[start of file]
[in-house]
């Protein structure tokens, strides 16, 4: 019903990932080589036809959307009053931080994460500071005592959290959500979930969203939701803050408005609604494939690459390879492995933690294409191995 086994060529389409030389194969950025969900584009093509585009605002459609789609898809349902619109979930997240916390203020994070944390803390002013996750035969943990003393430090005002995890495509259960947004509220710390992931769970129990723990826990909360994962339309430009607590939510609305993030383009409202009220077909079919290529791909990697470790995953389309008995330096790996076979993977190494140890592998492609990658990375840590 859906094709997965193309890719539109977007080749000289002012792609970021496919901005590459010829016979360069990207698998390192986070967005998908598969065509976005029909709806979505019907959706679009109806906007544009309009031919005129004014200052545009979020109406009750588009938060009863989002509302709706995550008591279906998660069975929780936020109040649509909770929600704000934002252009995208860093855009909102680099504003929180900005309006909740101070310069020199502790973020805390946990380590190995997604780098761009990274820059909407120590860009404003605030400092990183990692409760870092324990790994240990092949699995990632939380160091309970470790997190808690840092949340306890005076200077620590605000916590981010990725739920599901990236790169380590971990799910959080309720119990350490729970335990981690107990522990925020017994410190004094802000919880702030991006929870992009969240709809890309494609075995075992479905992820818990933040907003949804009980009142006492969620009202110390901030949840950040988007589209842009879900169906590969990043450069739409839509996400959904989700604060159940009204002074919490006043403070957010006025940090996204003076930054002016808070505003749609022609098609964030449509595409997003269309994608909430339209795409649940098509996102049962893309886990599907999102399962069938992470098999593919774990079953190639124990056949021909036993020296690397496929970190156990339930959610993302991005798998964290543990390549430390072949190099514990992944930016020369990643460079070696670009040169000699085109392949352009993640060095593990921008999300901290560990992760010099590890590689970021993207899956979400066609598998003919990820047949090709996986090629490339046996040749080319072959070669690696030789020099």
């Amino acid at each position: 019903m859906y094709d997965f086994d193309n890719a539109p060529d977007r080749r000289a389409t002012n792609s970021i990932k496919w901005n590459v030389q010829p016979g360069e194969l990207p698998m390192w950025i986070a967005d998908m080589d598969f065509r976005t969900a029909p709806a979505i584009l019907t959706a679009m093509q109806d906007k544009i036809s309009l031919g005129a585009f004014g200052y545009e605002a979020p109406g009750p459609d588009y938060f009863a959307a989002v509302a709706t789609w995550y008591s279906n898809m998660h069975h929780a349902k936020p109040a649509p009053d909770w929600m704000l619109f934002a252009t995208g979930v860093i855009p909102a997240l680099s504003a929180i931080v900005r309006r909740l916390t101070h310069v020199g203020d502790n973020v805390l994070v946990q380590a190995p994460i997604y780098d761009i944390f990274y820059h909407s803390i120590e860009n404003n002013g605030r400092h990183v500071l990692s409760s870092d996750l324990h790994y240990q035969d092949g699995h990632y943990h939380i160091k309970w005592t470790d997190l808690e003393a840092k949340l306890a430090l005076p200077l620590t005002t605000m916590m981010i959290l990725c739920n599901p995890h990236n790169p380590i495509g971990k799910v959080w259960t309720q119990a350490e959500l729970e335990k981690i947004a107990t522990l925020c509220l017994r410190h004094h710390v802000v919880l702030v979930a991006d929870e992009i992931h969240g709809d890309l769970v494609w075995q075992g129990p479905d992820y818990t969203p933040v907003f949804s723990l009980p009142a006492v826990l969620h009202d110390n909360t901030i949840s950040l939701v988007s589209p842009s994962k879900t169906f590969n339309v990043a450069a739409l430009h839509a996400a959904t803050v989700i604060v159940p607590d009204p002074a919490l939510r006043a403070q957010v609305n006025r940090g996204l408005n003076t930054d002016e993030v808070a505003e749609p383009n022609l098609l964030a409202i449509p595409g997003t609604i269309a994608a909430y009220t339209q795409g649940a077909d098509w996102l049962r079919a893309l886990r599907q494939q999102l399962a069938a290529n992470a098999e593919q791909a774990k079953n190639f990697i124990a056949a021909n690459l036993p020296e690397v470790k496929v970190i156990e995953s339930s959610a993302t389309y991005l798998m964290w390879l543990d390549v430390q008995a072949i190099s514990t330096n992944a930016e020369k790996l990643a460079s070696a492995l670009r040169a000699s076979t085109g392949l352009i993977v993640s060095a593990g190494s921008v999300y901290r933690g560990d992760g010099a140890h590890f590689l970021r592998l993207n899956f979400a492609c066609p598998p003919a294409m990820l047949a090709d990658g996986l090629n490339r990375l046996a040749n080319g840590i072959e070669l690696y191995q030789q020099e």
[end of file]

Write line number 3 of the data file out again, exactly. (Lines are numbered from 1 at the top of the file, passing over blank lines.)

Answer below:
């Amino acid at each position: 019903m859906y094709d997965f086994d193309n890719a539109p060529d977007r080749r000289a389409t002012n792609s970021i990932k496919w901005n590459v030389q010829p016979g360069e194969l990207p698998m390192w950025i986070a967005d998908m080589d598969f065509r976005t969900a029909p709806a979505i584009l019907t959706a679009m093509q109806d906007k544009i036809s309009l031919g005129a585009f004014g200052y545009e605002a979020p109406g009750p459609d588009y938060f009863a959307a989002v509302a709706t789609w995550y008591s279906n898809m998660h069975h929780a349902k936020p109040a649509p009053d909770w929600m704000l619109f934002a252009t995208g979930v860093i855009p909102a997240l680099s504003a929180i931080v900005r309006r909740l916390t101070h310069v020199g203020d502790n973020v805390l994070v946990q380590a190995p994460i997604y780098d761009i944390f990274y820059h909407s803390i120590e860009n404003n002013g605030r400092h990183v500071l990692s409760s870092d996750l324990h790994y240990q035969d092949g699995h990632y943990h939380i160091k309970w005592t470790d997190l808690e003393a840092k949340l306890a430090l005076p200077l620590t005002t605000m916590m981010i959290l990725c739920n599901p995890h990236n790169p380590i495509g971990k799910v959080w259960t309720q119990a350490e959500l729970e335990k981690i947004a107990t522990l925020c509220l017994r410190h004094h710390v802000v919880l702030v979930a991006d929870e992009i992931h969240g709809d890309l769970v494609w075995q075992g129990p479905d992820y818990t969203p933040v907003f949804s723990l009980p009142a006492v826990l969620h009202d110390n909360t901030i949840s950040l939701v988007s589209p842009s994962k879900t169906f590969n339309v990043a450069a739409l430009h839509a996400a959904t803050v989700i604060v159940p607590d009204p002074a919490l939510r006043a403070q957010v609305n006025r940090g996204l408005n003076t930054d002016e993030v808070a505003e749609p383009n022609l098609l964030a409202i449509p595409g997003t609604i269309a994608a909430y009220t339209q795409g649940a077909d098509w996102l049962r079919a893309l886990r599907q494939q999102l399962a069938a290529n992470a098999e593919q791909a774990k079953n190639f990697i124990a056949a021909n690459l036993p020296e690397v470790k496929v970190i156990e995953s339930s959610a993302t389309y991005l798998m964290w390879l543990d390549v430390q008995a072949i190099s514990t330096n992944a930016e020369k790996l990643a460079s070696a492995l670009r040169a000699s076979t085109g392949l352009i993977v993640s060095a593990g190494s921008v999300y901290r933690g560990d992760g010099a140890h590890f590689l970021r592998l993207n899956f979400a492609c066609p598998p003919a294409m990820l047949a090709d990658g996986l090629n490339r990375l046996a040749n080319g840590i072959e070669l690696y191995q030789q020099e």